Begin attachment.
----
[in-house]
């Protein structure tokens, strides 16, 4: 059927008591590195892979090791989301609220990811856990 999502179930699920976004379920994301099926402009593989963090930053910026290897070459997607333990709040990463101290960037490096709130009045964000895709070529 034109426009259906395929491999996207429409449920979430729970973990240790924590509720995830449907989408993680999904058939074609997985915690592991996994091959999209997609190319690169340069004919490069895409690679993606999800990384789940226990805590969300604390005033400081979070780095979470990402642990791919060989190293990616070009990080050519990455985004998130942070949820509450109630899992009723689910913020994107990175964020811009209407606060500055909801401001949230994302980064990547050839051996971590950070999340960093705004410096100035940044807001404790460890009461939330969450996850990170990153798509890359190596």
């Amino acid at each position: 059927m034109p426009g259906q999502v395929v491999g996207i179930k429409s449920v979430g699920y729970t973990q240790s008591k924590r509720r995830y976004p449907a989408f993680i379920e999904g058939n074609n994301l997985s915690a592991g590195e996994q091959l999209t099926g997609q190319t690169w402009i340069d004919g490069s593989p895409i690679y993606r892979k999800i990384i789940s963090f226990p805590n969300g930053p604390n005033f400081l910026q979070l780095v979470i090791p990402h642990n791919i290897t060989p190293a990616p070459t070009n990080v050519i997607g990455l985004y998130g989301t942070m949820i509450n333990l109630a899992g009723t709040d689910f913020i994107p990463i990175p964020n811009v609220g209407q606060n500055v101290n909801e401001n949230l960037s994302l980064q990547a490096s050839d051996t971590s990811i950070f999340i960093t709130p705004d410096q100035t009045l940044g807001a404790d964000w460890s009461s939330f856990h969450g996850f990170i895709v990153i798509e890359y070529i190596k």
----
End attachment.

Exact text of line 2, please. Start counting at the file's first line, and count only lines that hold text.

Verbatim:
């Protein structure tokens, strides 16, 4: 059927008591590195892979090791989301609220990811856990 999502179930699920976004379920994301099926402009593989963090930053910026290897070459997607333990709040990463101290960037490096709130009045964000895709070529 034109426009259906395929491999996207429409449920979430729970973990240790924590509720995830449907989408993680999904058939074609997985915690592991996994091959999209997609190319690169340069004919490069895409690679993606999800990384789940226990805590969300604390005033400081979070780095979470990402642990791919060989190293990616070009990080050519990455985004998130942070949820509450109630899992009723689910913020994107990175964020811009209407606060500055909801401001949230994302980064990547050839051996971590950070999340960093705004410096100035940044807001404790460890009461939330969450996850990170990153798509890359190596």